There were other less successful ideas, such as Jim Bell’s assassination politics essay. He proposed that an encrypted currency system be used by disgruntled citizens who are unhappy with their political representatives. He recommended that money could be donated in a pool until the money was high enough for someone to accept as a bounty to assassinate a politician. This unsurprisingly led to Bell doing prison time!
Of all of these ideas, the only one that stands most in hindsight is Bitgold proposed by ex digicash employee Nick Szabo in 1998. He had the idea that instead of a digital currency being a token that represents fiat money, the digital currency itself could be a valuable commodity and it would be awarded to miners for completing cryptographic equations. The difference between Bitgold and other past attempts was the complete distancing from any reliance on banks. It was also theoretical and flawed for it has far less concern with privacy and had technical shortcomings when it came to mining.
B-money and Bitgold were never widely accepted despite all their existing progress. By 1999, famous economist Milton Friedman said “electronic cash was necessary for the newly found internet and a logical tool for limiting government overreach”. It would take about a decade for this to practically come to fruition.
In August 2008, the domain name bitcoin.org was anonymously registered. In October of that same year, the launch of Bitcoin was announced via the release of its whitepaper titled “Peer-to-Peer Electronic Cash System”. The whitepaper was published to a cryptographic mailing list and signed by the anonymous Satoshi Nakamoto. As a cryptocurrency, Bitcoin started being used in 2009, when its implementation was released as open-source software.
The Bitcoin network was set up to have a limit of 21 million coins that can ever be minted. Bitcoin first became available to buy, sell and trade on online exchanges in 2010 and crossed the $1 threshold for the first time in April 2021. By May 2010, the first recognized real-world transaction had occurred – a man in Florida paid 10,000 bitcoins (BTC) for two pizzas.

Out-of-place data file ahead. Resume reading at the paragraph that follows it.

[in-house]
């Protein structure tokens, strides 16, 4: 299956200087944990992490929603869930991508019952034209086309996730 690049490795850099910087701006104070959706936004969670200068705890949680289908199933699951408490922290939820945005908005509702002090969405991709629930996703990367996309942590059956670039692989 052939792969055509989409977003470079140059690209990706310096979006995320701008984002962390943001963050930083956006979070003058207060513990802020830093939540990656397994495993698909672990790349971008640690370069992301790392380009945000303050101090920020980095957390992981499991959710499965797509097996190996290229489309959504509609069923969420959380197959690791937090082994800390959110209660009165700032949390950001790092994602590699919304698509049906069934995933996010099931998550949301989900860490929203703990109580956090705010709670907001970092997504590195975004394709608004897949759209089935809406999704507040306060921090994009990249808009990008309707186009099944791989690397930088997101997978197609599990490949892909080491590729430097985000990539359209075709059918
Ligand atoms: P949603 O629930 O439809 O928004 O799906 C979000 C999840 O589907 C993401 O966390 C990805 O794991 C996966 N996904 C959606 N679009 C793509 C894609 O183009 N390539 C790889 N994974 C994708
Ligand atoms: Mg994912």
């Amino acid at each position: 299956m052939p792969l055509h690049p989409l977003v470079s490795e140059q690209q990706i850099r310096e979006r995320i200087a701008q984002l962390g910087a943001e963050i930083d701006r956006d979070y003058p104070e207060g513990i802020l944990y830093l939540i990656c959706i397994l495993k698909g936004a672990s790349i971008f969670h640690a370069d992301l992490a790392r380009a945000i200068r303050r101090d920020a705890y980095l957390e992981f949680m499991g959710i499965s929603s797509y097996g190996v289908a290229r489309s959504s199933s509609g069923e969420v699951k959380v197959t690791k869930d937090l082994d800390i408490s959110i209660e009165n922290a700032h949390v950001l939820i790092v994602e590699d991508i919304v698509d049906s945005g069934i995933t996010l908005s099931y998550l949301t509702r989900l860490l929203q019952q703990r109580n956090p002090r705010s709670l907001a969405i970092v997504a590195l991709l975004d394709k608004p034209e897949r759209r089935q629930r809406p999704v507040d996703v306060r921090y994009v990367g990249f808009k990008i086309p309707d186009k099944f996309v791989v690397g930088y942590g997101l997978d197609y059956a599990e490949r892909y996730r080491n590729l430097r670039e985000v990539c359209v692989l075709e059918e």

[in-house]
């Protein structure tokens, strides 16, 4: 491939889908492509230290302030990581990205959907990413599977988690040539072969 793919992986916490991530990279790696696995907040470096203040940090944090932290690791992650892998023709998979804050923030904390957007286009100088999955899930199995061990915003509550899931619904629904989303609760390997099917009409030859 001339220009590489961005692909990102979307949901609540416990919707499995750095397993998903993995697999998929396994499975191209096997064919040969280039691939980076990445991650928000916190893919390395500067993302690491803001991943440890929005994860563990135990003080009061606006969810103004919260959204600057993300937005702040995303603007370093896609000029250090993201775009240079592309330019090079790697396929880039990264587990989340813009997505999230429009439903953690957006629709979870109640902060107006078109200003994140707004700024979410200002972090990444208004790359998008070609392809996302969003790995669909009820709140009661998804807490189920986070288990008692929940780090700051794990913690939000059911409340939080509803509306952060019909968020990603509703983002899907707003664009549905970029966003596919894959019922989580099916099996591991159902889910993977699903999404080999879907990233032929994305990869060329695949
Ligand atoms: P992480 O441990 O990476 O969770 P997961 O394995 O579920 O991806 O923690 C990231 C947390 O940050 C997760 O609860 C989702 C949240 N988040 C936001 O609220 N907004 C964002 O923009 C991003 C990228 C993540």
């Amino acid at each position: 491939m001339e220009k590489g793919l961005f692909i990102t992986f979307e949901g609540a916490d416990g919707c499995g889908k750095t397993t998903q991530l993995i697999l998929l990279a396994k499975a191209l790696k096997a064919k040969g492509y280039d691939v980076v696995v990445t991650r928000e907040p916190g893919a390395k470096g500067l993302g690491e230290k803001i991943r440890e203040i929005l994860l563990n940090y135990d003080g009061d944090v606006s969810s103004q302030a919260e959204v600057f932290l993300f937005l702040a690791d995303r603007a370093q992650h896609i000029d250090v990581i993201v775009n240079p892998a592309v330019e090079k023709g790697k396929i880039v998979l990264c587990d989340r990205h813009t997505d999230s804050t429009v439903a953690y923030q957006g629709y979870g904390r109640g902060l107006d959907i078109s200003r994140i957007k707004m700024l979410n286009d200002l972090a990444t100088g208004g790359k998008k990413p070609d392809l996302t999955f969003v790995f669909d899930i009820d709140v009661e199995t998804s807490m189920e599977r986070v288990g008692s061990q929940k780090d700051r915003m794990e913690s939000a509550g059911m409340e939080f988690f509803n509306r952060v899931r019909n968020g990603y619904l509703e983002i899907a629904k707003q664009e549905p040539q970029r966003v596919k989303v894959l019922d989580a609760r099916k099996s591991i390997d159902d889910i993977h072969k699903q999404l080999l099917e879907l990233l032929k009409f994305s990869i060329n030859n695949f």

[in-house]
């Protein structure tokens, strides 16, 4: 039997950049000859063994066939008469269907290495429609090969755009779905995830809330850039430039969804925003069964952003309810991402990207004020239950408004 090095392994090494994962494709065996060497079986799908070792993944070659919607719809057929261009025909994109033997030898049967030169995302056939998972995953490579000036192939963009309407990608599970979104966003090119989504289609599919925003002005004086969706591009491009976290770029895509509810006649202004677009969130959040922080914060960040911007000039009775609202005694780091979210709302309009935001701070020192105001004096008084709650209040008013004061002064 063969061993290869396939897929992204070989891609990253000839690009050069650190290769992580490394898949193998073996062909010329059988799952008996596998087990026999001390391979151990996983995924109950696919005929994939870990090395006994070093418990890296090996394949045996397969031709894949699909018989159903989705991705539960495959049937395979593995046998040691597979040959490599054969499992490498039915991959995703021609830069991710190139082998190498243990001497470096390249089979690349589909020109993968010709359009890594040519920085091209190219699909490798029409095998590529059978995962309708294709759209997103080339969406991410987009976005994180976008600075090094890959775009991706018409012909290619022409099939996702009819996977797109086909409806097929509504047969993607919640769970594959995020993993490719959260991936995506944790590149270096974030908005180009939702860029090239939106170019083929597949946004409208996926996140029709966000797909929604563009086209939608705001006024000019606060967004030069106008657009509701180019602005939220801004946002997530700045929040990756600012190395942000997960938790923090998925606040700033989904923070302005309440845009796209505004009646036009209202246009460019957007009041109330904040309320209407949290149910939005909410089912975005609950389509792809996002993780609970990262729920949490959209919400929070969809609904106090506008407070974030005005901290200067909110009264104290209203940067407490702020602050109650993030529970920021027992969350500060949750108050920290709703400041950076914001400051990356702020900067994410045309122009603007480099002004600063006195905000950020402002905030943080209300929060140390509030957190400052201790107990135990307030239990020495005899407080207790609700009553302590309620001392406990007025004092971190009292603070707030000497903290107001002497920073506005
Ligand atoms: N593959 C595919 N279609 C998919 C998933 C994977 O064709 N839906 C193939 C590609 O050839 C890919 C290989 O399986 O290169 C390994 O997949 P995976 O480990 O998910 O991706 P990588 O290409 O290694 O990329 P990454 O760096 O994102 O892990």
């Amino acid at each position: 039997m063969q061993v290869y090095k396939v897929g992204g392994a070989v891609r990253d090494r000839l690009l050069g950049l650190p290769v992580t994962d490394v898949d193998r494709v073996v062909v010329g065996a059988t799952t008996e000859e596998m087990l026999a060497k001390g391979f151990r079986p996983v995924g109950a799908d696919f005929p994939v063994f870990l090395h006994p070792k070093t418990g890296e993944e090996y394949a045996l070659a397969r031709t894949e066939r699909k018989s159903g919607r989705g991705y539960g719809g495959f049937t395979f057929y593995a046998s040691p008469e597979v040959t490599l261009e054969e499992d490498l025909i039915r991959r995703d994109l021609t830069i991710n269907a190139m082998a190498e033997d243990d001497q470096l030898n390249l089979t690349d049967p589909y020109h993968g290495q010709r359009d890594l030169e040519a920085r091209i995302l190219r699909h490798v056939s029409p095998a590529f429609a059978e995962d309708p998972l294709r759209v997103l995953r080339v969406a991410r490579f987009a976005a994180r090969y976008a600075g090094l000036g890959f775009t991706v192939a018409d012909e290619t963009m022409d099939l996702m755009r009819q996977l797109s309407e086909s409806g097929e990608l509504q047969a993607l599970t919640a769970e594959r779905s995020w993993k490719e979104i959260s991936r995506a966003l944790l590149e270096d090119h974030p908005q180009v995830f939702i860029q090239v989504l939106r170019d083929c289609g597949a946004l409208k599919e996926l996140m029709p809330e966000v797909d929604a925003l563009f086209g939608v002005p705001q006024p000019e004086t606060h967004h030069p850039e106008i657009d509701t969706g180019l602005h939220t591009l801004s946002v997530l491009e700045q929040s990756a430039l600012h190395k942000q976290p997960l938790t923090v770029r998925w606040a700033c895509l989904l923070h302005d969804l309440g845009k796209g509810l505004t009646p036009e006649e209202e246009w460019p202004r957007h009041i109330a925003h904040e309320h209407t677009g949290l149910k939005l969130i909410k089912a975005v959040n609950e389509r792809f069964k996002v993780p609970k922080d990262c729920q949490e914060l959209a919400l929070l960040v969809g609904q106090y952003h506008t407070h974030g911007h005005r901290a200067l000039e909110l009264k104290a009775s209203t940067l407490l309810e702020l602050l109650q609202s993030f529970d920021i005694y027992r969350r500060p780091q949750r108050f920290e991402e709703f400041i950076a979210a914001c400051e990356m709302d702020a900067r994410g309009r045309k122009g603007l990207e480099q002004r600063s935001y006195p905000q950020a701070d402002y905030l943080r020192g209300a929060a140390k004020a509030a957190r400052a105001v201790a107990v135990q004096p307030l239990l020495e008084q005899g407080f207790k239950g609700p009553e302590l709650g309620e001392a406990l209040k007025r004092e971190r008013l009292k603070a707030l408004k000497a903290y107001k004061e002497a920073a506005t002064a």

What separated Bitcoin from past attempts was the overcoming of the double-spending problem. Unlike physical stores of value, digital money is simply data and data can be replicated, allowing the potential spending of a single coin multiple times. This problem was solved in the past by involving a trusted third party to oversee transactions. In the case of e-cash, that third party was the bank but Satoshi Nakamoto defeated the point as the intention behind the creation of Bitcoin was to create an electronic system without relying on trust. Bitcoin overcame the double-spending issue by implementing an updated record of who owns what and at what time. This was done by implementing blockchain technology.
The Modern Cryptocurrency Industry
At the time of writing, the entire crypto market is worth over $1 trillion USD. As of September 2022, there were more than 12,000 digital currencies in existence, with many more created daily.
While some of these cryptocurrencies are trustless digital payment systems like bitcoins, some of them help secure blockchains, grant access to platforms, or simply serve as a joke or financial instrument for speculation. The first blockchain used by Bitcoin has inspired many others who now use the technology to manage supply chains, mint funjible or non-funjible tokens, enable better financial transactions, and much more.
It’s safe to say that “crypto” has come a long way from its cryptographic beginnings, and looks set to be a part of mainstream consciousness for the foreseeable future.